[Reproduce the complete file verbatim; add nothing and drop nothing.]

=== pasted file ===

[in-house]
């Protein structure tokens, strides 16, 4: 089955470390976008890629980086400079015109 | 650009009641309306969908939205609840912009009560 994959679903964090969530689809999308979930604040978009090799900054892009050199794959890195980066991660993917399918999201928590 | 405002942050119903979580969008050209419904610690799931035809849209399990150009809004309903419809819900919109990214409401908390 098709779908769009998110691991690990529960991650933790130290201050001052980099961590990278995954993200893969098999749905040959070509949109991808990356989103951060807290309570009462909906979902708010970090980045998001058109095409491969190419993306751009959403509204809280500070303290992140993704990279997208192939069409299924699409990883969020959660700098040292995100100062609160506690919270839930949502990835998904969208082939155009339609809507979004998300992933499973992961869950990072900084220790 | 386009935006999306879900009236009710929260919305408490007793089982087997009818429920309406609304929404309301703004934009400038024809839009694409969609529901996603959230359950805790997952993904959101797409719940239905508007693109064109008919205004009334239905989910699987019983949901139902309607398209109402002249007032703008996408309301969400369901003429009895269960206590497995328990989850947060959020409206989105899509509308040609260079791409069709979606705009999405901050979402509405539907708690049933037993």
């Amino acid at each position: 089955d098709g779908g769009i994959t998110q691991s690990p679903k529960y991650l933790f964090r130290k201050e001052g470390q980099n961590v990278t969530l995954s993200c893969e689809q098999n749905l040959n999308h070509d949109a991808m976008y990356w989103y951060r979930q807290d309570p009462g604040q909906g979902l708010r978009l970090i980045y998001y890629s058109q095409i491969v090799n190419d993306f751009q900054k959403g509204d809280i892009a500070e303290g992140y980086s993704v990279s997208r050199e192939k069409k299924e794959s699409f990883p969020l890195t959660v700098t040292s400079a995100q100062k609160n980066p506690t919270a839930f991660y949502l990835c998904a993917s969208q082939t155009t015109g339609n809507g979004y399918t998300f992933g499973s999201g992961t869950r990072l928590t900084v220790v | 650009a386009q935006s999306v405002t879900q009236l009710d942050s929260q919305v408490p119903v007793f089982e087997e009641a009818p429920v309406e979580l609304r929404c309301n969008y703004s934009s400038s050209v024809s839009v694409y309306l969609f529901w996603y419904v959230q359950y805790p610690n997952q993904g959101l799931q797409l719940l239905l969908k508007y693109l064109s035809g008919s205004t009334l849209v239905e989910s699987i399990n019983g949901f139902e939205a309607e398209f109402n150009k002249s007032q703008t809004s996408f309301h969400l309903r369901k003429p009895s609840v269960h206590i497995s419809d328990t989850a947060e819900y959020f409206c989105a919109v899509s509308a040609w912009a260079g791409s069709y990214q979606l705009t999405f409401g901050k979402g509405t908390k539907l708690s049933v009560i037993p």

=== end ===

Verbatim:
[in-house]
């Protein structure tokens, strides 16, 4: 089955470390976008890629980086400079015109 | 650009009641309306969908939205609840912009009560 994959679903964090969530689809999308979930604040978009090799900054892009050199794959890195980066991660993917399918999201928590 | 405002942050119903979580969008050209419904610690799931035809849209399990150009809004309903419809819900919109990214409401908390 098709779908769009998110691991690990529960991650933790130290201050001052980099961590990278995954993200893969098999749905040959070509949109991808990356989103951060807290309570009462909906979902708010970090980045998001058109095409491969190419993306751009959403509204809280500070303290992140993704990279997208192939069409299924699409990883969020959660700098040292995100100062609160506690919270839930949502990835998904969208082939155009339609809507979004998300992933499973992961869950990072900084220790 | 386009935006999306879900009236009710929260919305408490007793089982087997009818429920309406609304929404309301703004934009400038024809839009694409969609529901996603959230359950805790997952993904959101797409719940239905508007693109064109008919205004009334239905989910699987019983949901139902309607398209109402002249007032703008996408309301969400369901003429009895269960206590497995328990989850947060959020409206989105899509509308040609260079791409069709979606705009999405901050979402509405539907708690049933037993």
């Amino acid at each position: 089955d098709g779908g769009i994959t998110q691991s690990p679903k529960y991650l933790f964090r130290k201050e001052g470390q980099n961590v990278t969530l995954s993200c893969e689809q098999n749905l040959n999308h070509d949109a991808m976008y990356w989103y951060r979930q807290d309570p009462g604040q909906g979902l708010r978009l970090i980045y998001y890629s058109q095409i491969v090799n190419d993306f751009q900054k959403g509204d809280i892009a500070e303290g992140y980086s993704v990279s997208r050199e192939k069409k299924e794959s699409f990883p969020l890195t959660v700098t040292s400079a995100q100062k609160n980066p506690t919270a839930f991660y949502l990835c998904a993917s969208q082939t155009t015109g339609n809507g979004y399918t998300f992933g499973s999201g992961t869950r990072l928590t900084v220790v | 650009a386009q935006s999306v405002t879900q009236l009710d942050s929260q919305v408490p119903v007793f089982e087997e009641a009818p429920v309406e979580l609304r929404c309301n969008y703004s934009s400038s050209v024809s839009v694409y309306l969609f529901w996603y419904v959230q359950y805790p610690n997952q993904g959101l799931q797409l719940l239905l969908k508007y693109l064109s035809g008919s205004t009334l849209v239905e989910s699987i399990n019983g949901f139902e939205a309607e398209f109402n150009k002249s007032q703008t809004s996408f309301h969400l309903r369901k003429p009895s609840v269960h206590i497995s419809d328990t989850a947060e819900y959020f409206c989105a919109v899509s509308a040609w912009a260079g791409s069709y990214q979606l705009t999405f409401g901050k979402g509405t908390k539907l708690s049933v009560i037993p």